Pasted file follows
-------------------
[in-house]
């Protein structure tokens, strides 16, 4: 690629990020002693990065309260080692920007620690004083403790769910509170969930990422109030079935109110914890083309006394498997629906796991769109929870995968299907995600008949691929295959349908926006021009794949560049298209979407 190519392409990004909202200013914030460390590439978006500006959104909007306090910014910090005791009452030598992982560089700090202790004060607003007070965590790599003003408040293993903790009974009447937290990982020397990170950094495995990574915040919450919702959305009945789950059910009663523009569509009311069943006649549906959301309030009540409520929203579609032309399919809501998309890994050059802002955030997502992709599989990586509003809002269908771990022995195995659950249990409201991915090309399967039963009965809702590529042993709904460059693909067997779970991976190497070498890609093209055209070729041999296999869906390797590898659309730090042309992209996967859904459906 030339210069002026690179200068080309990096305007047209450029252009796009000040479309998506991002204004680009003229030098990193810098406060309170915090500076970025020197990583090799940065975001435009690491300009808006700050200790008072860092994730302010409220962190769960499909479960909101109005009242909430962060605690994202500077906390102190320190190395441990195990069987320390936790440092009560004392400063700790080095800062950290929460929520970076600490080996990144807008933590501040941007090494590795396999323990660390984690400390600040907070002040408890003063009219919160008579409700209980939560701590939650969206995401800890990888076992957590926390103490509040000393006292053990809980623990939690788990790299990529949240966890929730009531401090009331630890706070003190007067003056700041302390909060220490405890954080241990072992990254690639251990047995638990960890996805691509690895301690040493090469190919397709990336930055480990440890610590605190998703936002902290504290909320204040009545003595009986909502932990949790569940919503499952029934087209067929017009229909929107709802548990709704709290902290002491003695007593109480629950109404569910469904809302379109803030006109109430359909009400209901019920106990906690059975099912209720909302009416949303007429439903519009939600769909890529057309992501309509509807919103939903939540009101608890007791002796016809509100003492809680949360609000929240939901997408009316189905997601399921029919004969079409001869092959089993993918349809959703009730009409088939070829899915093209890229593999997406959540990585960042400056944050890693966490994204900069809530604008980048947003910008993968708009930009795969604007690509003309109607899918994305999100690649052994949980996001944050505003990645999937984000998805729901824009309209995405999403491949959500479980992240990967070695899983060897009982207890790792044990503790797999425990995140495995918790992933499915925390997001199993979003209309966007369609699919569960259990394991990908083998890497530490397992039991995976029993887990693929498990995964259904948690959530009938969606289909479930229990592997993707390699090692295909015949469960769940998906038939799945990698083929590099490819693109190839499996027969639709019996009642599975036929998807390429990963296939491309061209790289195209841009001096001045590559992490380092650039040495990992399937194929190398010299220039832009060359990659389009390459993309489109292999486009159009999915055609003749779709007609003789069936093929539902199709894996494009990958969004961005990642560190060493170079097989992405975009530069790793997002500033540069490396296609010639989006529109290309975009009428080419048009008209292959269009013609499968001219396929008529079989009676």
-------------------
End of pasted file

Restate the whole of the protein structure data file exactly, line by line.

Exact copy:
[in-house]
């Protein structure tokens, strides 16, 4: 690629990020002693990065309260080692920007620690004083403790769910509170969930990422109030079935109110914890083309006394498997629906796991769109929870995968299907995600008949691929295959349908926006021009794949560049298209979407 190519392409990004909202200013914030460390590439978006500006959104909007306090910014910090005791009452030598992982560089700090202790004060607003007070965590790599003003408040293993903790009974009447937290990982020397990170950094495995990574915040919450919702959305009945789950059910009663523009569509009311069943006649549906959301309030009540409520929203579609032309399919809501998309890994050059802002955030997502992709599989990586509003809002269908771990022995195995659950249990409201991915090309399967039963009965809702590529042993709904460059693909067997779970991976190497070498890609093209055209070729041999296999869906390797590898659309730090042309992209996967859904459906 030339210069002026690179200068080309990096305007047209450029252009796009000040479309998506991002204004680009003229030098990193810098406060309170915090500076970025020197990583090799940065975001435009690491300009808006700050200790008072860092994730302010409220962190769960499909479960909101109005009242909430962060605690994202500077906390102190320190190395441990195990069987320390936790440092009560004392400063700790080095800062950290929460929520970076600490080996990144807008933590501040941007090494590795396999323990660390984690400390600040907070002040408890003063009219919160008579409700209980939560701590939650969206995401800890990888076992957590926390103490509040000393006292053990809980623990939690788990790299990529949240966890929730009531401090009331630890706070003190007067003056700041302390909060220490405890954080241990072992990254690639251990047995638990960890996805691509690895301690040493090469190919397709990336930055480990440890610590605190998703936002902290504290909320204040009545003595009986909502932990949790569940919503499952029934087209067929017009229909929107709802548990709704709290902290002491003695007593109480629950109404569910469904809302379109803030006109109430359909009400209901019920106990906690059975099912209720909302009416949303007429439903519009939600769909890529057309992501309509509807919103939903939540009101608890007791002796016809509100003492809680949360609000929240939901997408009316189905997601399921029919004969079409001869092959089993993918349809959703009730009409088939070829899915093209890229593999997406959540990585960042400056944050890693966490994204900069809530604008980048947003910008993968708009930009795969604007690509003309109607899918994305999100690649052994949980996001944050505003990645999937984000998805729901824009309209995405999403491949959500479980992240990967070695899983060897009982207890790792044990503790797999425990995140495995918790992933499915925390997001199993979003209309966007369609699919569960259990394991990908083998890497530490397992039991995976029993887990693929498990995964259904948690959530009938969606289909479930229990592997993707390699090692295909015949469960769940998906038939799945990698083929590099490819693109190839499996027969639709019996009642599975036929998807390429990963296939491309061209790289195209841009001096001045590559992490380092650039040495990992399937194929190398010299220039832009060359990659389009390459993309489109292999486009159009999915055609003749779709007609003789069936093929539902199709894996494009990958969004961005990642560190060493170079097989992405975009530069790793997002500033540069490396296609010639989006529109290309975009009428080419048009008209292959269009013609499968001219396929008529079989009676």